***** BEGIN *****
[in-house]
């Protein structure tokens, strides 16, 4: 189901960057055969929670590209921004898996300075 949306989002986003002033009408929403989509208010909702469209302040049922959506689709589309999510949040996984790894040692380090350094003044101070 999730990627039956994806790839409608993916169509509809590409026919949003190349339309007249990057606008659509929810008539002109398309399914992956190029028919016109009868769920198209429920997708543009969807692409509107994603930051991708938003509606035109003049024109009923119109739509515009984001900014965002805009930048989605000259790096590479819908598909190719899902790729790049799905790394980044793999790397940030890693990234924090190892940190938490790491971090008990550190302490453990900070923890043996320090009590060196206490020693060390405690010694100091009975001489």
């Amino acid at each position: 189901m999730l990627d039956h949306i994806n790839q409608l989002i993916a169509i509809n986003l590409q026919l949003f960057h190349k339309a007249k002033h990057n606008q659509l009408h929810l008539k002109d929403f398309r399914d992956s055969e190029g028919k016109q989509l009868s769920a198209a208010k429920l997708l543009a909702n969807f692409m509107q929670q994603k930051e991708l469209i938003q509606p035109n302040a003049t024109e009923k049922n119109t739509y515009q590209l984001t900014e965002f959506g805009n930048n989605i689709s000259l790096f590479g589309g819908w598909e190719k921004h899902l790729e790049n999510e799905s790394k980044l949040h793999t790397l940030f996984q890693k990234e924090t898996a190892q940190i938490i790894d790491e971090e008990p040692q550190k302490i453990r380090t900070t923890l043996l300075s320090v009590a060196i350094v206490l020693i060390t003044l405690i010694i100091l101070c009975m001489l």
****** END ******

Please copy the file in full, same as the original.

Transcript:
[in-house]
């Protein structure tokens, strides 16, 4: 189901960057055969929670590209921004898996300075 949306989002986003002033009408929403989509208010909702469209302040049922959506689709589309999510949040996984790894040692380090350094003044101070 999730990627039956994806790839409608993916169509509809590409026919949003190349339309007249990057606008659509929810008539002109398309399914992956190029028919016109009868769920198209429920997708543009969807692409509107994603930051991708938003509606035109003049024109009923119109739509515009984001900014965002805009930048989605000259790096590479819908598909190719899902790729790049799905790394980044793999790397940030890693990234924090190892940190938490790491971090008990550190302490453990900070923890043996320090009590060196206490020693060390405690010694100091009975001489």
């Amino acid at each position: 189901m999730l990627d039956h949306i994806n790839q409608l989002i993916a169509i509809n986003l590409q026919l949003f960057h190349k339309a007249k002033h990057n606008q659509l009408h929810l008539k002109d929403f398309r399914d992956s055969e190029g028919k016109q989509l009868s769920a198209a208010k429920l997708l543009a909702n969807f692409m509107q929670q994603k930051e991708l469209i938003q509606p035109n302040a003049t024109e009923k049922n119109t739509y515009q590209l984001t900014e965002f959506g805009n930048n989605i689709s000259l790096f590479g589309g819908w598909e190719k921004h899902l790729e790049n999510e799905s790394k980044l949040h793999t790397l940030f996984q890693k990234e924090t898996a190892q940190i938490i790894d790491e971090e008990p040692q550190k302490i453990r380090t900070t923890l043996l300075s320090v009590a060196i350094v206490l020693i060390t003044l405690i010694i100091l101070c009975m001489l």